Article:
The Inn

JamesPlaceInn_photoThe James Place Inn is a restored Victorian style home built in 1890.  It is what is called a “Mallett House” as it was built as one of the homes for the workers of a local businessman.  (Freeport was once home to a number of shoe manufacturers, the largest by the name of Mallett).  While there existed many of these homes in Freeport at one time, only about six now remain.

After serving as a home for the shoe workers, it belonged to the first physician here in Freeport.  We have been able to trace the history through several owners and into the 1920’s.  The records are a bit sketchy after that for a number of years.  The home was eventually converted into a housing unit of six apartments.  It became quite rundown and was scheduled for demolition when it was purchased by the James’ in 1994.

Not long out of college, the couple purchased the building with the intention of making it into a bed and breakfast.  It was a labor of love!  They took the existing structure down to the studs and lived in a room while they remodeled it.  (You could only do this when you’re young)!  The majority of the work was done by the James’.  Bill is a great carpenter and Darcy has a great eye and wonderful taste, making them a perfect pair to create an inn.    While all of the electrical and plumbing was redone to bring everything to code, the original hardwood flooring was preserved throughout the inn, including the square-style nails originally used.  The staircase in the front hall is original, as is all of the wood trim, window casings and the exterior structure.  The house is now considered historic – even the paint color of the exterior!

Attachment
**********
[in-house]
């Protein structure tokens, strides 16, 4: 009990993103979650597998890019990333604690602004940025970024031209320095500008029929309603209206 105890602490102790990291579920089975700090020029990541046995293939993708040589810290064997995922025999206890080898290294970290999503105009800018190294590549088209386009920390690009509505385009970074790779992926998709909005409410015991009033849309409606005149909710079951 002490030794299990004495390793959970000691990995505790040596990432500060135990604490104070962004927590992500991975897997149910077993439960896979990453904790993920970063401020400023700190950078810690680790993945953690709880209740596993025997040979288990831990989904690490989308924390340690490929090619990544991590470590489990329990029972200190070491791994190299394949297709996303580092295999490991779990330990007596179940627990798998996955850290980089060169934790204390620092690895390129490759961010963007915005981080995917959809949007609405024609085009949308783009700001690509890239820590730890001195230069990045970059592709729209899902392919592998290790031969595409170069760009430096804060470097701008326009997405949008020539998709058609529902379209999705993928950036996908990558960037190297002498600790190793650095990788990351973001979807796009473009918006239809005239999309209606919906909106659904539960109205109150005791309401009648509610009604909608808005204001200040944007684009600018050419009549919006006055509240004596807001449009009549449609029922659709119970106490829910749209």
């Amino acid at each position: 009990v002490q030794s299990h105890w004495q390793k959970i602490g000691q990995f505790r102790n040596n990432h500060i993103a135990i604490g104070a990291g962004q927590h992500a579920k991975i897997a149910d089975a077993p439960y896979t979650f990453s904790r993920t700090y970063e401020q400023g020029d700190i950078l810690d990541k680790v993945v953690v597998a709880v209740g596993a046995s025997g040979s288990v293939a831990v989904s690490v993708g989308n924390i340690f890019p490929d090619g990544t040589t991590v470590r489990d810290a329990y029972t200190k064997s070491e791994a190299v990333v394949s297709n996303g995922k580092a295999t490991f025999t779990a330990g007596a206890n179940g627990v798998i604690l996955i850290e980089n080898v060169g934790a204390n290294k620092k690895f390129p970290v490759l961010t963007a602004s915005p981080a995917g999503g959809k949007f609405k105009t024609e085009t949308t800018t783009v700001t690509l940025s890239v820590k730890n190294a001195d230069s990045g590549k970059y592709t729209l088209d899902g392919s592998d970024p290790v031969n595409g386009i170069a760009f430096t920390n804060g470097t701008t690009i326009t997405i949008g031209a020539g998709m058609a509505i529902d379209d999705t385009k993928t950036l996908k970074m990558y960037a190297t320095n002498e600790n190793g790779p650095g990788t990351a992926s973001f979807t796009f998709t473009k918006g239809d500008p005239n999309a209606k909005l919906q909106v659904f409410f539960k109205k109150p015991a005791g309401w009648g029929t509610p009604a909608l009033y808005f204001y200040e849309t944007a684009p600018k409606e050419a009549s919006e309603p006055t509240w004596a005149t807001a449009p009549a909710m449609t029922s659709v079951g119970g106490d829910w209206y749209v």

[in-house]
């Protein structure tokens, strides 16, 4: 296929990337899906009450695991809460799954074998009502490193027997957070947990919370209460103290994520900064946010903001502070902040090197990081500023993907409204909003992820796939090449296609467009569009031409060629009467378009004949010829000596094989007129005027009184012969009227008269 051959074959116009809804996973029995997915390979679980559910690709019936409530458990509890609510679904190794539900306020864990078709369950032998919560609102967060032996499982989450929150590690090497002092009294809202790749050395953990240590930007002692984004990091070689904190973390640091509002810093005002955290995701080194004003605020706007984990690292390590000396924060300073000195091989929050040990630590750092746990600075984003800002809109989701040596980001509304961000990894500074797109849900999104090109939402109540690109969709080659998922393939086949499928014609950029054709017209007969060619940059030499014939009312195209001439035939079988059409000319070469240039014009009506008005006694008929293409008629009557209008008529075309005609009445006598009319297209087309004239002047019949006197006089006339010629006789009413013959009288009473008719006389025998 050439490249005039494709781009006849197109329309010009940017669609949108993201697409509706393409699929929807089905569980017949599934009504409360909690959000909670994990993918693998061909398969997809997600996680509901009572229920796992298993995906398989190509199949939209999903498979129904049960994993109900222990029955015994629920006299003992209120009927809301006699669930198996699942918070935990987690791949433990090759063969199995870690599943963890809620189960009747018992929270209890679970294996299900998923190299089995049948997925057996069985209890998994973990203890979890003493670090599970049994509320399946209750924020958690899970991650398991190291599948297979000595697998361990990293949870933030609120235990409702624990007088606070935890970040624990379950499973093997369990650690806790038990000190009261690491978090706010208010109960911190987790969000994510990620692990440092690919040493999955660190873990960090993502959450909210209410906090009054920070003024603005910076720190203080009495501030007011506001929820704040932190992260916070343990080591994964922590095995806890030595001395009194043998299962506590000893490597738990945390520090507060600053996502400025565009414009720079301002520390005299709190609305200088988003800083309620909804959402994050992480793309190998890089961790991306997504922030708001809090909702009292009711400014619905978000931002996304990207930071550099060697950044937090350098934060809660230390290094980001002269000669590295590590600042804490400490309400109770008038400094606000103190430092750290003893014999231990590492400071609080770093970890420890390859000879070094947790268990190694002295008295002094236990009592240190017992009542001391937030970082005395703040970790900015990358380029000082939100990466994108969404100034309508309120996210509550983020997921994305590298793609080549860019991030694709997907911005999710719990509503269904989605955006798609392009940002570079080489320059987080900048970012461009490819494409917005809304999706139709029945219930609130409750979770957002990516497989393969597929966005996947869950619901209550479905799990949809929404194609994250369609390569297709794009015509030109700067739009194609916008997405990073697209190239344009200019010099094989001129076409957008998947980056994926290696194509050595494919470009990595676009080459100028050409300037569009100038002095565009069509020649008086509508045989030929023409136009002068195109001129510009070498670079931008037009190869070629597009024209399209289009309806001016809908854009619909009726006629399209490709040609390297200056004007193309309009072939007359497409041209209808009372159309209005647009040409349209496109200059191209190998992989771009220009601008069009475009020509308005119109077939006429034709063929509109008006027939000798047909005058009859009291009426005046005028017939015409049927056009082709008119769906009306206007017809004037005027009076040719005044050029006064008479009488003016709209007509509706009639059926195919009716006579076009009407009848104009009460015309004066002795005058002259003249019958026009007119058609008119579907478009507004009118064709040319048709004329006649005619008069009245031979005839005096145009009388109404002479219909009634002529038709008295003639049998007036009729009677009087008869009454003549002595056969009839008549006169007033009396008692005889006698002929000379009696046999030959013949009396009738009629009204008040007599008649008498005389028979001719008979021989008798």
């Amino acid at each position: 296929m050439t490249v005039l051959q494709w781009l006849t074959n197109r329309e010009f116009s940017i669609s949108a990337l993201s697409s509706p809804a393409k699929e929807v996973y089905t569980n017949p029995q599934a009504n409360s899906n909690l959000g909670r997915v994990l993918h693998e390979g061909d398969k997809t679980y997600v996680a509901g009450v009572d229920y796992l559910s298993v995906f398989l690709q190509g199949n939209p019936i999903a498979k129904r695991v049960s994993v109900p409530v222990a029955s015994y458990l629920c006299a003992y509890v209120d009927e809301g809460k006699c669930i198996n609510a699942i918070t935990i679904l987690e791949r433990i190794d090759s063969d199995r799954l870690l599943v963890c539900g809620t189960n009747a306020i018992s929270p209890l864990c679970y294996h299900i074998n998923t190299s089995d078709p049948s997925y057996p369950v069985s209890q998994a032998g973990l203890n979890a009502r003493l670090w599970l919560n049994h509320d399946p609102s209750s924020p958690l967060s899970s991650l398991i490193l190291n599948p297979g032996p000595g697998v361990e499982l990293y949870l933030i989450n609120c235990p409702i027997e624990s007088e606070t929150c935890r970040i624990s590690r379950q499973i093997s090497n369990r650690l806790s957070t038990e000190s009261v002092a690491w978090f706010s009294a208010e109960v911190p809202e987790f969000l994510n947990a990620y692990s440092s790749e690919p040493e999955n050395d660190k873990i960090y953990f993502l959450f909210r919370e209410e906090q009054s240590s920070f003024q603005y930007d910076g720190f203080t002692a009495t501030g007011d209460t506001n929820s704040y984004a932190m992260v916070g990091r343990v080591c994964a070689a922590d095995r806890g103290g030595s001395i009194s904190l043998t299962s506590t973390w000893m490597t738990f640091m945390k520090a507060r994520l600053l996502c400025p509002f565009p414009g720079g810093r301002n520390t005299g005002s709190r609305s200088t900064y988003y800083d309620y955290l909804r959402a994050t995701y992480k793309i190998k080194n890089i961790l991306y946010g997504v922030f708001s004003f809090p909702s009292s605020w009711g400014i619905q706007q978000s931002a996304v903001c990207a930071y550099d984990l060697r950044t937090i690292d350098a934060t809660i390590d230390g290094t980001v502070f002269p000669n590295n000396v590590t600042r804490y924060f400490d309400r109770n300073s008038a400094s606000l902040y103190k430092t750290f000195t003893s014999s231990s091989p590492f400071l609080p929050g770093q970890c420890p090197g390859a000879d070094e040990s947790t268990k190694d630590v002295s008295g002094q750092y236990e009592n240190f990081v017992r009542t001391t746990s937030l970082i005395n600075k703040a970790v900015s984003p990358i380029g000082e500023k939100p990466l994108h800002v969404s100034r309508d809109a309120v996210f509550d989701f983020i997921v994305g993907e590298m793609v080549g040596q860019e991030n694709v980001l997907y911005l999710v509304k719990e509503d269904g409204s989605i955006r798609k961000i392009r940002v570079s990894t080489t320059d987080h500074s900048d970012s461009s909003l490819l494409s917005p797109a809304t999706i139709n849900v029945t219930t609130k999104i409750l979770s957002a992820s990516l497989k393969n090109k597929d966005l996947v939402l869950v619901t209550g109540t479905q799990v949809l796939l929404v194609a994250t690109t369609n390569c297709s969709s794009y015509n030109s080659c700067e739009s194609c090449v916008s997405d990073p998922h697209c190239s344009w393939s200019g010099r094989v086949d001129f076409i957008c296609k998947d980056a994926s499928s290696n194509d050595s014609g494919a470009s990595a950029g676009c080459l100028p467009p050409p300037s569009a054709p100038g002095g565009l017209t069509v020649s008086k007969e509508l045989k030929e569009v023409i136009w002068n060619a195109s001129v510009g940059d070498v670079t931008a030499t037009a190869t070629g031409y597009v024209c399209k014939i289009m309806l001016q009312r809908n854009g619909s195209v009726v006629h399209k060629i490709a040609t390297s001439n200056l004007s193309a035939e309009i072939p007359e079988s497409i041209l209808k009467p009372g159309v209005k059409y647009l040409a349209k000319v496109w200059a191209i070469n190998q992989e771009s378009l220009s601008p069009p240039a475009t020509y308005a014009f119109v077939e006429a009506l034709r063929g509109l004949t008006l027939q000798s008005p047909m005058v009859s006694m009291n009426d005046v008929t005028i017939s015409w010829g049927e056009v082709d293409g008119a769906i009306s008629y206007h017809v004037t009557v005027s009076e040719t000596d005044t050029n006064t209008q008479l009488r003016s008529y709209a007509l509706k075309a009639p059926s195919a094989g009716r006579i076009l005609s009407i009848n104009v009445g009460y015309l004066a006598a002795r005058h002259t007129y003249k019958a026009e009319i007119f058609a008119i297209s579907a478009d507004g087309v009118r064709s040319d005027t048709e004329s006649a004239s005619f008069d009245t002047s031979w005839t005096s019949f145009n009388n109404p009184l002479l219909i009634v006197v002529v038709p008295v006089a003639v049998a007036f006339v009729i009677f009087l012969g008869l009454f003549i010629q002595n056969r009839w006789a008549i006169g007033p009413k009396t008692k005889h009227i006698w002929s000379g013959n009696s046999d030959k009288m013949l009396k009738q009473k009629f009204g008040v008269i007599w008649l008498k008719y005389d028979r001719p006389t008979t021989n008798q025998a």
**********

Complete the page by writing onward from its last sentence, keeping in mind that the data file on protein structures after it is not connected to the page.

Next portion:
After about twelve years of labor, which included building our home at the back of the property, the James’ were tired and ready to try something new.  We were thrilled to take over the inn, which has been operating as an inn for about twenty years now, with just two owners (including us).  While we continue to make improvements to the inn, we work to  maintain the original integrity of the design and structure.